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Java Server your visual Blueprint to Design Dynamic Content - Whitehead P.

Whitehead P. Java Server your visual Blueprint to Design Dynamic Content - Wiley Publishing, 2001. - 133 p.
Download (direct link): yourtodesigningdynamic2001.pdf
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Before displaying Web pages, you must ensure that the Tomcat Web server is running. To start the Tomcat Web server, see page 60.
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public "-//u3c//dtd html 14.0 transitional//en">
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File name: Save as type:
j Text Documents
CREATE A WEB PAGE______________
Dina text editor, create a Web page.
Save the Web page in the Tomcat root directory or one of its subdirectories.
Note: In this example, we save the Web page in the C:\Tomcat\webapps\examples directory.
? The filename must have the .html extension and may need to be enclosed in quotation marks.
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D Start the Web browser you want to use to display a Web page.
*-0 Click this area to highlight the current Web page address and then type http://.
-H Type the name or IP number of your computer followed by a colon.
Type the Tomcat port number.
a I You can create your own directory within the webapps
directory and then store pages you want to display in that directory. Creating your own directories is useful when you want to use Tomcat to make your pages available to others. Before you can display pages saved in a directory you created, you must change settings in the server.xml file. For example, if you created a directory named pages, you would add the following code to the server.xml file between the <ContextManager > tags:
Context path="/pages" docBase="/pages" debug="0" reloadable="true" >
The configuration settings for the Tomcat Web server are stored in the server.xml file located in the conf subdirectory of the main Tomcat directory. You can adjust the settings for Tomcat by changing or adding information to the server.xml file. To edit the file, you can open the file in a text editor. You should consult the user documentation included with Tomcat before changing any settings in the server.xml file.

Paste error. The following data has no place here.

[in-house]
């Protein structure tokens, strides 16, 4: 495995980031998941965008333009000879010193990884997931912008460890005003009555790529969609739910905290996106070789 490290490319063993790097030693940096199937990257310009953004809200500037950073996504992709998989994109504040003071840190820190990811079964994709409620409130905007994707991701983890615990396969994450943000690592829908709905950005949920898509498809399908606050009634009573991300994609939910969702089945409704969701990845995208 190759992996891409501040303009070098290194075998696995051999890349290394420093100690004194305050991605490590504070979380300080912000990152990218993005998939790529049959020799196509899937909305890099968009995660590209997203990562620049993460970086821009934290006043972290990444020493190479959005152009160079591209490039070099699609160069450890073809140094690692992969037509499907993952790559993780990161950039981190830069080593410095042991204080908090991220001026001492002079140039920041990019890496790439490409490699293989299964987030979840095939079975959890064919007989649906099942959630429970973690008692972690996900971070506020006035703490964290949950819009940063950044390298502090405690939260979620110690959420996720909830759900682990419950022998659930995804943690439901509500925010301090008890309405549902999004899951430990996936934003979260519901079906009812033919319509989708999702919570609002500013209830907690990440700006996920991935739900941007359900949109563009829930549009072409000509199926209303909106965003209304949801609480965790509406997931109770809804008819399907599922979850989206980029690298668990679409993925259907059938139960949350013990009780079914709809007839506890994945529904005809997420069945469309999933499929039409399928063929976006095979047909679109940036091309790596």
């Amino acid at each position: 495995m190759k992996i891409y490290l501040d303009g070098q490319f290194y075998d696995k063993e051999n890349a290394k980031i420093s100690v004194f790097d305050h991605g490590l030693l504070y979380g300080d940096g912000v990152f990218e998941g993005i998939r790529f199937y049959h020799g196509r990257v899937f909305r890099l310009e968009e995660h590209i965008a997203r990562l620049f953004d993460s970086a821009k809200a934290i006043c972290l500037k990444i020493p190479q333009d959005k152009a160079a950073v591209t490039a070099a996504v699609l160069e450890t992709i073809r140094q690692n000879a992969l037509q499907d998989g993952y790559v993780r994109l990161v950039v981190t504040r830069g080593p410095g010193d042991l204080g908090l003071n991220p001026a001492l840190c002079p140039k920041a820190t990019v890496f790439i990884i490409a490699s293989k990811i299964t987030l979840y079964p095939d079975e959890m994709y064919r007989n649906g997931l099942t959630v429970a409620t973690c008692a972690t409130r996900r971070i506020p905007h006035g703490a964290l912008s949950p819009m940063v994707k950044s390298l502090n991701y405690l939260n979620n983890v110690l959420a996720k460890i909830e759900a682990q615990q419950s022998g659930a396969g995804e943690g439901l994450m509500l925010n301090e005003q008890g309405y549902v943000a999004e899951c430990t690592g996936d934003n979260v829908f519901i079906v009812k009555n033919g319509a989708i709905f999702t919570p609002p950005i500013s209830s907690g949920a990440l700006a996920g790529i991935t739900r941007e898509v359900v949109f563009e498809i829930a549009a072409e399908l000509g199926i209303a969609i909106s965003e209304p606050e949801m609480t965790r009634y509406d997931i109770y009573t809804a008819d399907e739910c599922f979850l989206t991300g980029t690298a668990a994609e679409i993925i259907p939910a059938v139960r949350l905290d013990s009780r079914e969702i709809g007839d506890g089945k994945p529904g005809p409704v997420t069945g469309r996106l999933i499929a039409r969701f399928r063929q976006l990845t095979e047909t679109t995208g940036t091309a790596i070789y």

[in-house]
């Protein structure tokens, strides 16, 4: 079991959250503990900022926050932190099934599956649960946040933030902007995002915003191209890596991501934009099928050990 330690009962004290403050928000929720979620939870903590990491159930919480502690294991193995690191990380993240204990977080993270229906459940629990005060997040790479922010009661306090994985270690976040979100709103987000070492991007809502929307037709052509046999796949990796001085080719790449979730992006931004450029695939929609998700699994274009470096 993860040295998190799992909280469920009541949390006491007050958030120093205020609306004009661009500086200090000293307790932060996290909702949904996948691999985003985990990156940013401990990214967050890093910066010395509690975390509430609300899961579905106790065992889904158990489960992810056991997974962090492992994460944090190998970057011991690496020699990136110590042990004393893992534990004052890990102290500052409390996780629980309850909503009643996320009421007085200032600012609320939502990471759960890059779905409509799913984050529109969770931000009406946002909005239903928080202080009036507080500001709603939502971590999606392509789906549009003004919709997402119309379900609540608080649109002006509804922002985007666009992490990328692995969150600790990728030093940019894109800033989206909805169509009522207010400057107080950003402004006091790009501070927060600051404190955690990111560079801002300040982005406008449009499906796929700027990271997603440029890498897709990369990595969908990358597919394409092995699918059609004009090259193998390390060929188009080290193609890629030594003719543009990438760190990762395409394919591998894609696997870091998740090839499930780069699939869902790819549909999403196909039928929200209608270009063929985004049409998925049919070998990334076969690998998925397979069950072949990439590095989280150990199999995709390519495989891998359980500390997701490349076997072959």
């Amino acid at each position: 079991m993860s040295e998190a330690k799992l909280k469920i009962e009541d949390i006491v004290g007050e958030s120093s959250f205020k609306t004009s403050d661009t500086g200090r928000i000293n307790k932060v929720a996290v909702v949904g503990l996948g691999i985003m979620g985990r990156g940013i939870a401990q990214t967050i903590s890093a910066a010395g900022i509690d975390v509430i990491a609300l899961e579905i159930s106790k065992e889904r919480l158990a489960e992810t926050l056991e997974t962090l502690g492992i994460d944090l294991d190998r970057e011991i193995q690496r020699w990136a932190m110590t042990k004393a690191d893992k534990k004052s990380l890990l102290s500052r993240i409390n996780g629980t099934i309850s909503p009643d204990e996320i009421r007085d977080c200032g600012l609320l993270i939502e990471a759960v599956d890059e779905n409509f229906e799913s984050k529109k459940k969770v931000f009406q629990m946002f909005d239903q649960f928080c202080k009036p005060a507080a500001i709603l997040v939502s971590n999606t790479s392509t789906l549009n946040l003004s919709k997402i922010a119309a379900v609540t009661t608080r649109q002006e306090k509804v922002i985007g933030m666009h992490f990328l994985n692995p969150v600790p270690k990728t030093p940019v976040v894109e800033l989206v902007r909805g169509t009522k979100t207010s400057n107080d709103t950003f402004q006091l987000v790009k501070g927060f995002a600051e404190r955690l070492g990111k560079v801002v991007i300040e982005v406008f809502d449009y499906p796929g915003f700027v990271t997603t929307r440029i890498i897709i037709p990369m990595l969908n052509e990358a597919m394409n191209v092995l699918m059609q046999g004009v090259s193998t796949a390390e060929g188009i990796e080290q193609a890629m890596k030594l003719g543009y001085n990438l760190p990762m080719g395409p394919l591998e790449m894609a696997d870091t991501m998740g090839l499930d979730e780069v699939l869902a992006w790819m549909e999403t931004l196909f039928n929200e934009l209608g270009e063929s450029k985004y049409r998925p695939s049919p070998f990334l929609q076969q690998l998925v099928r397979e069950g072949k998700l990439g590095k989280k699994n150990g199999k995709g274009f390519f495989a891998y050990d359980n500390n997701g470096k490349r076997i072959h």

By default, the port number used by Tomcat is 8080. You must specify this number in the addresses you type when accessing pages generated by Tomcat. To change the port number used by Tomcat, open the server.xml file and look for the following section of code:
Connector className="org.apache.tomcat.service.SimpleTcpConnector"> Parameter name="handler"
value="org.apache.tomcat.service.http.HttpConnectionHandler"/> Parameter name="port" value="8080"/>
In the line that specifies the port number, replace the existing port number with the port number you want to use. After you change the port number, you must specify the new number in Web page addresses.
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Address ] http:/7127.0.0.1:8080/examples/MyWebPage.htn-il
"Welcome to my Web page
gf Do
If the Web page is stored in a subdirectory of the root directory, type / followed by the name of the subdirectory that stores the page.
Q Type / followed by the filename of the Web page and then press Enter.
? The Web page appears in the Web browser.
Adding comments to your HTML or JSP code is good programming practice and can help clarify the code. For example, you may use a variable named totalCost in your code. You could use a comment to explain whether the variable stores the total cost of all the products in a database or only some of the products. Comments can also contain information such as the author's name or the date the code was created. You can also use comments for debugging a program or as reminders to remove or update sections of code.
You can include HTML comments within the HTML code of a JSP page by enclosing the comments between the < ! - - and - - > delimiters. Any text enclosed in these delimiters will be sent to the Web browser, but will not be displayed on the page. The information may be displayed by users who view the HTML source code however.
You can also add comments within the HTML code of a JSP page using the hidden comment tags, <%- - and - - %>.
Any code or information within the hidden comment tags will be discarded before any processing of the JSP page takes place on the Web server and will not be sent to the Web browser.
You can add comments to JSP code the same way you add comments to a Java application. The // notation can be used to create single-line comments and the /* and */ delimiters can be used to create multi-line comments.
For information about adding comments to Java code, see page 1 5.
You should be very careful about where you place comments in a JSP page, especially when the comments are placed within the JSP code. The Web server expects to find only valid Java code within your JSP expressions, scriptlets and declarations. Any HTML comments or hidden comments in the JSP code will cause an error to occur.
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